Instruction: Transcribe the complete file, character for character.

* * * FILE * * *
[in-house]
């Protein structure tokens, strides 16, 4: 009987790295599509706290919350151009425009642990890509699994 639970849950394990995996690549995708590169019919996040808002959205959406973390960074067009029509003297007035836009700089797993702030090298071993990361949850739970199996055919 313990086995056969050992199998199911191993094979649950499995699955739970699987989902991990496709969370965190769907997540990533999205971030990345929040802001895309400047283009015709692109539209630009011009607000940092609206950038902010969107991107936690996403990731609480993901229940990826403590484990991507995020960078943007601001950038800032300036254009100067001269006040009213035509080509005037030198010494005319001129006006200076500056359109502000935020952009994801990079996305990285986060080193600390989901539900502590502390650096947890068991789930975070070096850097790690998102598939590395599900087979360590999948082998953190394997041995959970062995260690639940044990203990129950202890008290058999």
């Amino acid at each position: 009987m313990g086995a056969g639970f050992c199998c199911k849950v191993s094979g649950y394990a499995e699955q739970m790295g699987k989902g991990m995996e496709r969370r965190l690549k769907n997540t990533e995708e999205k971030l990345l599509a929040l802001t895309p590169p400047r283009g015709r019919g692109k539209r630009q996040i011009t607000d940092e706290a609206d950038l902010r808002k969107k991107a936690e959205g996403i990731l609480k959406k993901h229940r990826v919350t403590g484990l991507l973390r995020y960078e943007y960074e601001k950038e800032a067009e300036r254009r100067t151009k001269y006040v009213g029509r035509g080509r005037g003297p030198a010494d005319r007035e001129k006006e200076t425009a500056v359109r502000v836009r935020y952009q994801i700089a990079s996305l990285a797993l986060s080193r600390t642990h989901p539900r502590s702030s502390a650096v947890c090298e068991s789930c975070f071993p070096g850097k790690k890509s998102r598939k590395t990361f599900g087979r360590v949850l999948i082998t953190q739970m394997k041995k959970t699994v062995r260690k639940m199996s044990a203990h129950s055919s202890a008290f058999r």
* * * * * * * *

[in-house]
């Protein structure tokens, strides 16, 4: 009987790295599509706290919350151009425009642990890509699994 639970849950394990995996690549995708590169019919996040808002959205959406973390960074067009029509003297007035836009700089797993702030090298071993990361949850739970199996055919 313990086995056969050992199998199911191993094979649950499995699955739970699987989902991990496709969370965190769907997540990533999205971030990345929040802001895309400047283009015709692109539209630009011009607000940092609206950038902010969107991107936690996403990731609480993901229940990826403590484990991507995020960078943007601001950038800032300036254009100067001269006040009213035509080509005037030198010494005319001129006006200076500056359109502000935020952009994801990079996305990285986060080193600390989901539900502590502390650096947890068991789930975070070096850097790690998102598939590395599900087979360590999948082998953190394997041995959970062995260690639940044990203990129950202890008290058999």
């Amino acid at each position: 009987m313990g086995a056969g639970f050992c199998c199911k849950v191993s094979g649950y394990a499995e699955q739970m790295g699987k989902g991990m995996e496709r969370r965190l690549k769907n997540t990533e995708e999205k971030l990345l599509a929040l802001t895309p590169p400047r283009g015709r019919g692109k539209r630009q996040i011009t607000d940092e706290a609206d950038l902010r808002k969107k991107a936690e959205g996403i990731l609480k959406k993901h229940r990826v919350t403590g484990l991507l973390r995020y960078e943007y960074e601001k950038e800032a067009e300036r254009r100067t151009k001269y006040v009213g029509r035509g080509r005037g003297p030198a010494d005319r007035e001129k006006e200076t425009a500056v359109r502000v836009r935020y952009q994801i700089a990079s996305l990285a797993l986060s080193r600390t642990h989901p539900r502590s702030s502390a650096v947890c090298e068991s789930c975070f071993p070096g850097k790690k890509s998102r598939k590395t990361f599900g087979r360590v949850l999948i082998t953190q739970m394997k041995k959970t699994v062995r260690k639940m199996s044990a203990h129950s055919s202890a008290f058999r």